Without all these different personalities, human society simply wouldn’t work. We need some people to program computers, some people to prepare food, some people to pick up the trash, some people to build the cars, some people to fix them, and so on and so on. Every individual contributes to the whole in his or her own unique way.

      This is precisely the way Swedenborg describes heaven: as a “universal human” being in which every individual angel has his or her own place, and engages in useful work and service to others in his or her own unique way. And unlike here on earth, where many people hate their jobs, every angel loves and enjoys the work he or she does.

      And of course, that entire “universal human” being of heaven, and every individual in it, is also in a relationship with God, who binds everyone together in love and wisdom.

      As for your flaws, you’ll leave behind the really problematic ones as you go through the process of being prepared for heaven in “the world of spirits,” which is where everyone goes immediately after death. For more on this, please see: What Happens To Us When We Die?

      Of course, none of us is perfect. Only God is perfect. Even as angels in heaven, we are still continually learning and growing as human beings. That is what keeps our life there interesting and exciting!

      I don’t know if this answers all of your questions, but I hope it helps. If, after reading this and the linked articles, you still have more questions, please don’t hesitate to ask. And Godspeed on your spiritual journey.

  39. Hoyle says:

    I am always amazed by people who claim to know what God is thinking. No one really knows as God is not possessed of human characteristics. God occupies neither space nor form and would have no reason or need to “think” like humans. Everyone’s idea of God is a little different, as it should be. The notion of a “God” was necessary after mankind sought an explanation for his own existence. Thus, religions were born to provide “answers”.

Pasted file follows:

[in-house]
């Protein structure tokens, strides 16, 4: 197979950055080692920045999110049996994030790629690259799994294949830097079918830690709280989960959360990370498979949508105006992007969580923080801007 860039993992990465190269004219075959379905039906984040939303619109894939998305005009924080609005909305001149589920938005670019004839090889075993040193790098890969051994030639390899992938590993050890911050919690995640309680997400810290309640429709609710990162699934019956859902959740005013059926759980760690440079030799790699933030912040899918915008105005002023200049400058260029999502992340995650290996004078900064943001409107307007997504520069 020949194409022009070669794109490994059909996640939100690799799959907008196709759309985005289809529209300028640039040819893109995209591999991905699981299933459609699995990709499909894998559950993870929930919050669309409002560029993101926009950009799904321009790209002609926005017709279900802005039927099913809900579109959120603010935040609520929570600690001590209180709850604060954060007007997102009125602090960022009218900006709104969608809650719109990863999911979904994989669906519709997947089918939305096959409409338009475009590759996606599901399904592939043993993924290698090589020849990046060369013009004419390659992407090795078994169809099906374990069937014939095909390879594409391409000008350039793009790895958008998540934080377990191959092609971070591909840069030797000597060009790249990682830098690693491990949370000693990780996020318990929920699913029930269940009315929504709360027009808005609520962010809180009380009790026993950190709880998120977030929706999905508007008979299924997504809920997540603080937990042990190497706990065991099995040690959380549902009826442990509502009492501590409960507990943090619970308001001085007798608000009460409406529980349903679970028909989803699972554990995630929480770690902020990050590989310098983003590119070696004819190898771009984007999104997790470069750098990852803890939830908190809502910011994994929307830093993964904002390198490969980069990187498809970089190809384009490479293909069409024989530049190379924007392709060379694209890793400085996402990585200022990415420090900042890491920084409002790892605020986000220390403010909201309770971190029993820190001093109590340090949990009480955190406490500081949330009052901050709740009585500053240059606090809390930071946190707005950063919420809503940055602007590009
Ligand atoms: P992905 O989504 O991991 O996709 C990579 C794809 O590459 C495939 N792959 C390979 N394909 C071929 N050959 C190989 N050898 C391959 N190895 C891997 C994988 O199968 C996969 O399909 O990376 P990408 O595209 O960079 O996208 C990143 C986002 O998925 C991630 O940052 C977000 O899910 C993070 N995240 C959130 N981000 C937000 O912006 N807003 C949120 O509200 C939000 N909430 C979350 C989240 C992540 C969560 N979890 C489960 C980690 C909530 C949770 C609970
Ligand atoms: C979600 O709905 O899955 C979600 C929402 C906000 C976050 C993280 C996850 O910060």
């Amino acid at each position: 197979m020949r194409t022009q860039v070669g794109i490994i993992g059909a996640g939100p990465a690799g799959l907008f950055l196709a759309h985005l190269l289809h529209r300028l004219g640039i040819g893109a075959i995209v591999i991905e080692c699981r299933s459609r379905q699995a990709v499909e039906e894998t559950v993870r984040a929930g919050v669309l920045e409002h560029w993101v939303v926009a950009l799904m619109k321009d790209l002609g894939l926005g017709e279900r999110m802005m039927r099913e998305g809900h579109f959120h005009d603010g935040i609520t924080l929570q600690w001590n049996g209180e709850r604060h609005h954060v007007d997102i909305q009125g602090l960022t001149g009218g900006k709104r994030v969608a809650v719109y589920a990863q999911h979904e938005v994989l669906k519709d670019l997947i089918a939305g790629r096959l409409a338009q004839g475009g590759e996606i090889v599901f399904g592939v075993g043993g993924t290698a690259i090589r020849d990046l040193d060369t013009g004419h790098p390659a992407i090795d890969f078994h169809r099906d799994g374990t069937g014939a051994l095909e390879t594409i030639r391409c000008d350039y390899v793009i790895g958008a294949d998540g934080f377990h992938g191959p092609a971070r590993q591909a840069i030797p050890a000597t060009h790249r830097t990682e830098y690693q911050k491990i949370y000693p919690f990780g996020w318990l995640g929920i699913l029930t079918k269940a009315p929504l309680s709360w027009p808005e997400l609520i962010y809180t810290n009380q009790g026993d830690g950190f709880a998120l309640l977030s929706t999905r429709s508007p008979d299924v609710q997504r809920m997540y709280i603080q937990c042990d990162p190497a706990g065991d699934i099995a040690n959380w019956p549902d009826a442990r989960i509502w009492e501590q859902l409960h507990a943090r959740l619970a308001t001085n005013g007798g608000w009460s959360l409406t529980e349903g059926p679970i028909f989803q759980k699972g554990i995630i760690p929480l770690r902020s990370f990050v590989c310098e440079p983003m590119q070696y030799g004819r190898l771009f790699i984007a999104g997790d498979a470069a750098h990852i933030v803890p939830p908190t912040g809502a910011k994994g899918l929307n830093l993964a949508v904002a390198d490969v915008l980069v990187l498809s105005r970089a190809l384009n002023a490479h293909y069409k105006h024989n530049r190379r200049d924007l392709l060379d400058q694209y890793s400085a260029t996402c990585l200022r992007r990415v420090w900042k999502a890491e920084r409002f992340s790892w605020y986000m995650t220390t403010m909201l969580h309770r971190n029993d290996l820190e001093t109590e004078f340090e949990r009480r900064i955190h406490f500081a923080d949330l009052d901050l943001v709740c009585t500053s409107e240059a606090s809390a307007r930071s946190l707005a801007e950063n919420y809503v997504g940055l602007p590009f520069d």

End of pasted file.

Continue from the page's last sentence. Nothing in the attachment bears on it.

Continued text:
I don’t believe it helpful to over analyze God. Faith in your God is all that is necessary. If you want “answers”, go to church. If you want internal serenity that faith might provide, look no further than your heart.

    • Lee says:

      Hi Hoyle,

      Thanks for stopping by, and for expressing your thoughts here.

      While I do think God has human characteristics such as love, wisdom, compassion, justice, and is the source of those characteristics in us, I also don’t think we humans can ever fully grasp or comprehend the infinite reality of God. Our understanding of God is adapted to our own culture and character as human beings. That is as it should be.

      • Hoyle says:

        Thanks for the interesting discussions. If God is the “source” of any human characteristic, he would necessarily be possessed of all of them; neutral, good and evil. I propose that any attempt to understand our creator should be void of religious influence, cultural ideology or adaptation of the ideas of others, a difficult analysis no doubt. Faith in God does not require education or understanding of any religious belief. Rather, it seems that education and religion more often cloud our views. I do agree that mankind will likely never . . . “fully grasp or comprehend the infinite ‘reality’ of God”. I also believe that we’ll never even partially grasp the idea of an infinite creator. Let us not pretend to know God’s characteristics, no matter the thoroughness of learned discussion, theological education or individual thinking. Faith and individual understanding in our chosen creator aren’t for sale.

        • Lee says:

          Hi Hoyle,

          You’re welcome. These are good sentiments. However, the practical reality is that most people would have no concept of God at all if it weren’t for religious influence, cultural ideology, and adaptation of the ideas of others.

          Most people are focused almost entirely on the things of this world. Most people do not have any direct experience of God and spirit. If they didn’t have holy books and religious teachers conveying to them ideas and beliefs about God and heaven, they would live a completely secular and materialistic life.

          Yes, religion has all too often become very corrupt as its leaders become more motivated power and wealth than by a desire to lead their flocks toward God and spirit. Many of the articles on this site are written to steer people away from those corruptions and toward a more just, true, and loving understanding of the ways of God and of the spiritual life.

          However, let’s not throw out the baby with the bathwater. Underneath the overlays of human corruption there is still a core of truth about God and spirit in the various religions of humanity. And many ordinary people gain access to God and spirit even through very corrupt religious institutions. This is what Jesus was talking about when he said:

          “Woe to you Pharisees, because you love the most important seats in the synagogues and respectful greetings in the marketplaces. Woe to you, because you are like unmarked graves, which people walk over without knowing it.” (Luke 11:43–44)